August 12

Thomas MacKellar, printer, typefounder, author, and poet, was born this day in New York City in the year 1812. He is remembered today primarily as the author of The American Printer: A Manual of Typography, first published in 1866 and so popular that it went into eighteen editions. At $1.50 the text was a real bargain, and there was scarcely a journeyman printer on the continent by 1900 who wasn’t familiar with it.

MacKellar admitted in his preface that the work was intended to be more useful than original, and in this statement he was following the tradition of the printer’s manual. Since Joseph Moxon published his famous Mechanick Exercises in 1683, each succeeding manual had borrowed from all the rest. The first American manual issued in 1818 was The Printer’s Guide by C.S. Van Winkle. It is most informative in its description of the equipment and procedures of the printing offices of the period. The only other American text prior to that of MacKellar was Typographia by Thomas F. Adams, published in three editions—1837, 1845, and 1866. Adams was almost completely dependent upon the English books of the same title published by Johnson and by Hansard in 1824 and 1825 respectively.

The more sophisticated apprentices now serving their time would of course laugh their heads off at mid-19th century MacKellar when he says in the chapter on composition, “Experience proves that the apprentice foreshadows the workman, just as surely as the bend of the twig foretells the inclination of the tree. The upright, obedient, industrious lad will become a steady, skillful, and capable man, as unmistakably as the perverse, idling, careless boy will ripen into a lazy, dissolute, and worthless fellow. . . .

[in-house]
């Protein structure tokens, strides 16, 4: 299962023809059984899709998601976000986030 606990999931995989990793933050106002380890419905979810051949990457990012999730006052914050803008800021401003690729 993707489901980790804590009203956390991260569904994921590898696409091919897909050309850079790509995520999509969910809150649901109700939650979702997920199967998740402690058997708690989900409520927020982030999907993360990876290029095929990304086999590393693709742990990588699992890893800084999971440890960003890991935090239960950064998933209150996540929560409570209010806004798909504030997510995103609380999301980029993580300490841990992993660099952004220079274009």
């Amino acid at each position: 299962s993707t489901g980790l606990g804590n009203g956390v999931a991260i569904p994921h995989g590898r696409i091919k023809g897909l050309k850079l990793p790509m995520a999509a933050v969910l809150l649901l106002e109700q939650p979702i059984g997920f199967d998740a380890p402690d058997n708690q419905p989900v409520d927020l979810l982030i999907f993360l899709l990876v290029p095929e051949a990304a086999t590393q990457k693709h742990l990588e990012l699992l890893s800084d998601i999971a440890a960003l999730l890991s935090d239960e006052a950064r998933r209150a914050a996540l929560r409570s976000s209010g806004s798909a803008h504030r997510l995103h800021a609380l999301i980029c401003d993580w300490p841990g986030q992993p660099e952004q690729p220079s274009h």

“When a lad who possesses these qualities proposes to learn the art and mystery of printing, it should be inquired of him, Has he had a fair common-school education? Is he a perfect speller? Has he a turn for reading? A true affirmative answer to all these queries will entitle him to a position of reading and errand-boy. He is told the, hours at which he is to come and go, and a strict punctuality is enjoined upon him. He sweeps the room,—he sorts out the pi,—he learns the position of the various letters in the case. A year spent in this way is an excellent preparative for ‘going to case,’ or learning the art of composing type.”

MacKellar was read and admired because such statements typified the simple virtues expected of teenagers during the period. At times, though, MacKellar’s constant attempts to inject humor into his text result in his being too “cute,” for modem readers. Since there is so little accurate information concerning the procedures of American typefounding during the last century, it would have been most valuable to have had from one of the best founders of his time a straight forward account of how type was made. MacKellar’s chapter on that subject begins, “Mr. Typograph, how are you, sir? Glad to see you. How is business with you? Plenty to do, and customers paying up?. . .”The tone is thus set, and it is with difficulty that the contemporary reader maintains his interest in what really went on in the foundry.

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